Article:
The current leaders’ bloodline needs to end. We want the death of the old Lebanon and the birth of a new one

No peaceful protest would bring about change, he said.

The state, which is investigating the cause of the explosion, has been conspicuously absent from the ravaged streets of Beirut. It did not even clean the site, which has been left to teams of young volunteers with brooms. They fanned out to sweep up broken glass and reopen roads.

The protest came as senior officials from the Middle East and Europe arrived in a show of solidarity with the tiny country that is still in shock.

SEPARATING THE GOOD FROM THE BAD APPLES OF HEZBOLLAH

In a show of anger, the president of the Christian opposition Kataeb party said its three legislators have decided to resign from Parliament over the disaster. Sami Gemayel called on every “honorable” member of parliament to step down and work for the “birth of a new Lebanon.”

The blast has killed a senior Kataeb party official. Also killed were 43 Syrians, the country’s embassy in Beirut said. Lebanon is home to some 1 million Syrian refugees.

The Dutch foreign ministry said Saturday that Hedwig Waltmans-Molier, the wife of the Netherlands’ ambassador to Lebanon, had also died. She suffered injuries from the explosion.

Documents that surfaced after the blast showed that officials had been repeatedly warned for years that the presence of 2,750 tons of ammonium nitrate at the port posed a grave danger, but no one acted to remove it. Officials have been blaming one another, and the government has detained 19 people, including the port’s chief. It also detained the head of Lebanon’s customs department and his predecessor.

“We will support Lebanon through all available means,” Ahmed Aboul Gheit, the secretary-general of the 22-member Arab League told reporters after meeting President Michel Aoun on Saturday morning. Aboul Gheit said he would take part in a donors conference for Lebanon in France on Sunday and convey Lebanon’s demands to the international community.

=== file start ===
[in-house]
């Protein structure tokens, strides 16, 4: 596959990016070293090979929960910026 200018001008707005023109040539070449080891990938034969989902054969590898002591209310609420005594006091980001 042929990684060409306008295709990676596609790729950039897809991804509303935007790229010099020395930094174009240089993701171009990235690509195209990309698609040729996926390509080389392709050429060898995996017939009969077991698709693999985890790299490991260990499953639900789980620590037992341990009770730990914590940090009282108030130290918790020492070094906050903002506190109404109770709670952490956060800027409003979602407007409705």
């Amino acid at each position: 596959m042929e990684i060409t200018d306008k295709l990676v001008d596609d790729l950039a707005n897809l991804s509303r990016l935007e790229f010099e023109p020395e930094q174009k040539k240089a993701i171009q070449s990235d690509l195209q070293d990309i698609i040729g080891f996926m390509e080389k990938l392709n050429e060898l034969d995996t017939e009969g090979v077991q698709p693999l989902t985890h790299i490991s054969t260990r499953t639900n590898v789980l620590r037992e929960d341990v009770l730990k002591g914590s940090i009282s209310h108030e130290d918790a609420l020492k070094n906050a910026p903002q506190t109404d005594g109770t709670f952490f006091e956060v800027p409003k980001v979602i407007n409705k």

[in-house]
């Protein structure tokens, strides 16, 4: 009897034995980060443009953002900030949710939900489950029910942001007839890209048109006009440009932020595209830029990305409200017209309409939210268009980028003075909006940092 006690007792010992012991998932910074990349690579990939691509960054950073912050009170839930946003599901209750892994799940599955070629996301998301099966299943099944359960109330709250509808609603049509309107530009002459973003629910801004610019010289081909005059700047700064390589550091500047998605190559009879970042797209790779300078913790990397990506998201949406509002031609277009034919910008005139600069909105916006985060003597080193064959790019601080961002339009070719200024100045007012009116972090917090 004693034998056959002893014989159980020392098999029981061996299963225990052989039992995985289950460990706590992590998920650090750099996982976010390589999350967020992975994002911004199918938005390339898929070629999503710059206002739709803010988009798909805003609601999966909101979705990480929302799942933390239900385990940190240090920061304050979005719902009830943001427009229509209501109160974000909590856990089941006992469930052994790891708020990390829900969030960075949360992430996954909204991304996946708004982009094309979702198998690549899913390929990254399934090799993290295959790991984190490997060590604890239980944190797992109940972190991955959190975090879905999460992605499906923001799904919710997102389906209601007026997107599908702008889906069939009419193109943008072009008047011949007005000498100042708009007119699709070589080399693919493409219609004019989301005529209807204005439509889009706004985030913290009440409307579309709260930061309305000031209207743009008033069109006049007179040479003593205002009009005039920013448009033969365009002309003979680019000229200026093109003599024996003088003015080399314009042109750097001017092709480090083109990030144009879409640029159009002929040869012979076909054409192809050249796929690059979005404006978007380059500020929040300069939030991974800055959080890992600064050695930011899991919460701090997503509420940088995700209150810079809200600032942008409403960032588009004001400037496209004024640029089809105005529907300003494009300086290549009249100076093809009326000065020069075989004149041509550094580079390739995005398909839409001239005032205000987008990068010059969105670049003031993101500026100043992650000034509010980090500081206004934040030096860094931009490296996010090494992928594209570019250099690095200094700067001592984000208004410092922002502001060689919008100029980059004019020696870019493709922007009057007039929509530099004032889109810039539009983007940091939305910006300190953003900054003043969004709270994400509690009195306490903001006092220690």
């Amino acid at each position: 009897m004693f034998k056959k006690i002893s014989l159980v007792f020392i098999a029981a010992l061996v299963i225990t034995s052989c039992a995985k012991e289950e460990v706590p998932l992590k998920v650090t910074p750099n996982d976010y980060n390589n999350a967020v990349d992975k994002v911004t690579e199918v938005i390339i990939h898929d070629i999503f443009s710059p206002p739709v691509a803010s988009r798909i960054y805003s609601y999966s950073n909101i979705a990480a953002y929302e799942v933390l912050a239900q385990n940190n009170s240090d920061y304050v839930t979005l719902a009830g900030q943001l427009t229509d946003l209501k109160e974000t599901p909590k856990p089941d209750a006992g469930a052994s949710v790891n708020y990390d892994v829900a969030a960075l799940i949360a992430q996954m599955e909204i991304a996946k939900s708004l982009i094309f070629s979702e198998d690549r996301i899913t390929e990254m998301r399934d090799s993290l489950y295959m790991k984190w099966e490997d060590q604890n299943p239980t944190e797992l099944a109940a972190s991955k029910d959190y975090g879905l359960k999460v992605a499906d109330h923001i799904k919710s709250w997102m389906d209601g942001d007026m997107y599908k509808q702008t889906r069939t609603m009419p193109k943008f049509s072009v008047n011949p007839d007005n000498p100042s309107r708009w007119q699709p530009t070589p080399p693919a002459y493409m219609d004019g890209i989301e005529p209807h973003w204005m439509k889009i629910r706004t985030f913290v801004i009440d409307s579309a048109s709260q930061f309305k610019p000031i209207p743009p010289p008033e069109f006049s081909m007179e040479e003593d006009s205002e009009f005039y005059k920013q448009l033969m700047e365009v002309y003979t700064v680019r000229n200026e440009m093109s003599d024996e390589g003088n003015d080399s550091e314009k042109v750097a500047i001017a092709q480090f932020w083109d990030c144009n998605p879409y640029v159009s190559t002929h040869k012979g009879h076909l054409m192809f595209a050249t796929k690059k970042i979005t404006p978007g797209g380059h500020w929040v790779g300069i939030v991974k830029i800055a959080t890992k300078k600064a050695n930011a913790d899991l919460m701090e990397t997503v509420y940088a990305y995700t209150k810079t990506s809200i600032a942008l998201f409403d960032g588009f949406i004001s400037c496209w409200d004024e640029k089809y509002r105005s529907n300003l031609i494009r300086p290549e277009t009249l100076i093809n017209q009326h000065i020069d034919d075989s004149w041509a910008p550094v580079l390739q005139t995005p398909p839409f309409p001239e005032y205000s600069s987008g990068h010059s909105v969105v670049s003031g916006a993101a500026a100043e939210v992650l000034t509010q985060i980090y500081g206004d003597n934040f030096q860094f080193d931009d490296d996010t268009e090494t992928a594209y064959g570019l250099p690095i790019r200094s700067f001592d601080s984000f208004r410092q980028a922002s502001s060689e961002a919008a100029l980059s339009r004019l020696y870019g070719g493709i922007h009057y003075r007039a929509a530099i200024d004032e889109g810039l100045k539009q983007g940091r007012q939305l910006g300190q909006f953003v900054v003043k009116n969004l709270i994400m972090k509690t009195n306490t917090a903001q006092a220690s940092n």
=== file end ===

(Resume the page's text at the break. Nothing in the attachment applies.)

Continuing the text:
INTERNATIONAL AID AND SUPPORT FLOWING

Later on Saturday, the president of the European Council, Charles Michel, arrived in Beirut for a brief visit. Turkey’s vice president and the country’s foreign minister met Aoun and said that Ankara was ready to help rebuild Beirut’s port and evacuate some of the wounded to Turkey for treatment.

At the site of the blast, workers continued searching for dozens of missing people. Witnesses saw bulldozers removing debris near a cluster of giant grain silos. The blast damaged heavily but they were still partly standing.

International aid has been flowing to Lebanon for days, and several field hospitals have been set up around Beirut to help treat the wounded.

President Donald Trump said Friday that he had spoken by telephone with Aoun and French President Emmanuel Macron, who paid a brief visit to Lebanon on Thursday. Trump noted that the U.S. is dispatching medical supplies, food and water; along with emergency responders, technicians, doctors and nurses.

The ammonium nitrate, a chemical used in fertilizers and explosives, originated from a cargo ship called MV Rhosus that had been traveling from the country of Georgia to Mozambique in 2013. It made an unscheduled detour to Beirut as the Russian shipowner was struggling with debts. He hoped to earn some extra cash in Lebanon. Unable to pay port fees and reportedly leaking, the port authorities impounded the ship.

In 2014, the port authorities moved the material from the ship and placed in a warehouse. It remaineed in the same warehouse until the explosion.

AP contributed to this article.

Violent Protests Erupt in Lebanon. Blast Killed 43 Syrians Workers